"Data protection and privacy are one of the biggest risks facing technology companies and the focus given to this topic during the CEO keynotes at Microsoft's Ignite, Google's I/O and Facebook F8 proves that the big technology organisations realise this," he says.

"An increasingly astute enterprise customer base is beginning to ask vendors direct questions about data processing agreements, and demanding shared responsibility for legislative compliance."

Thacker has also noticed a growing awareness and concern for the ethical use of big data and AI. He explains: "High profile incidents and investigations, such as the Cambridge Analytica incident, have made enterprises and consumers more aware of the power and possibilities handed to technology service providers that consume and process in data lakes and data oceans.

 "At the cutting edge of technology we are also seeing the realisation of a sci-fi dream in which humans and machines are increasingly connected. Technology companies need to quickly get ahead on the ethics and security of this area before it becomes a risk, as the advances are happening within a marketplace in which governments are already becoming nervous of the power of big tech and muttering about monopolies."

For any business, investment is a key factor to their growth. So getting investors on side is crucial. Thacker adds: "Government interest and preparedness to regulate is just one of the factors that investors are watching for at the moment when evaluating companies and technologies. Investors are themselves becoming much more aware about the data, the science and the interoperability of technology."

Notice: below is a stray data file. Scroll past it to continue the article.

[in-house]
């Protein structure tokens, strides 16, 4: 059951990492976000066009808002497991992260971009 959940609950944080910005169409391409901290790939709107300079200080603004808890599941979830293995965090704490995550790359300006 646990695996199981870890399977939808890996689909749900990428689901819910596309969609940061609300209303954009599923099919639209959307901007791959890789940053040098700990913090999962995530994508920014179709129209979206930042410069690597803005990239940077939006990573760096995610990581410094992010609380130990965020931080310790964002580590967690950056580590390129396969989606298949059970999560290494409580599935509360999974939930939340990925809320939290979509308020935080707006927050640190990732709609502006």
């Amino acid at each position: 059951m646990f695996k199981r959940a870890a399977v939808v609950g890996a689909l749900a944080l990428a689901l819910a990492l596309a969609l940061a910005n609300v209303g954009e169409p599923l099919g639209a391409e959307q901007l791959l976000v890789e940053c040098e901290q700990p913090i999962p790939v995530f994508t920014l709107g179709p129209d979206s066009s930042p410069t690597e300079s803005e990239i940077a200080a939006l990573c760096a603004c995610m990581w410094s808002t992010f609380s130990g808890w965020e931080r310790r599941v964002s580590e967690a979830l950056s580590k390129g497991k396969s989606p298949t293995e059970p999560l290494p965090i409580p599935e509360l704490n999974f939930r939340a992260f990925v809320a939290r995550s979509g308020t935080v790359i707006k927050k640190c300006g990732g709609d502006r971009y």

Eradicating these challenges

The question is, how can technology companies overcome challenges? Jonathan Oliver, CIO at Content Guru, says that businesses need to be agile to innovate and move at speed but that innovation is not about ‘reinventing the wheel'.

"Tech companies should keep their finger on the pulse of technologies, processes and practices that are used by well-performing players and adapt them to their business. They need to place their customers at the centre of their business strategy, and ensure that the customer experience they deliver is consistently excellent and frictionless," he says.

Given that technology companies are heavily reliant on highly skilled employees, they need to ensure work is challenging, rewarding and fun. Oliver says: "This doesn't simply refer to beer-bars and gimmicks. The real challenge for businesses and CIOs is to ensure people are engaged and stay driven, finding work fulfilling and stretching themselves to new levels whilst building great solutions, together."

Another real challenge for organisations is cyber crime. With attacks increasing in scale and complexity, everyone needs to be aware of hacking threats and how they can be mitigated.

Derek Roga, CEO of EQUIIS Technologies, says a security-minded culture is essential for Ensuring a better cybersecurity posture within an organisation.

He tells us: "This is driven from the top down and it's crucial that the CEO is fully bought into the company's cybersecurity practices, and has an understanding of the risks and consequences, perhaps even taking a role in developing cybersecurity framework.

"It's vital that tailored contingency plans and ongoing cyber security education are put into place so that everyone tied to the organisation becomes an asset to cyber defence rather than a weakness."

In 2019, technology businesses and professionals face a range of risks that determine their success. Although this sector will always play an important place in society, organisations can only maximise the potential by solving these problems. If they don't, new challenges will likely emerge.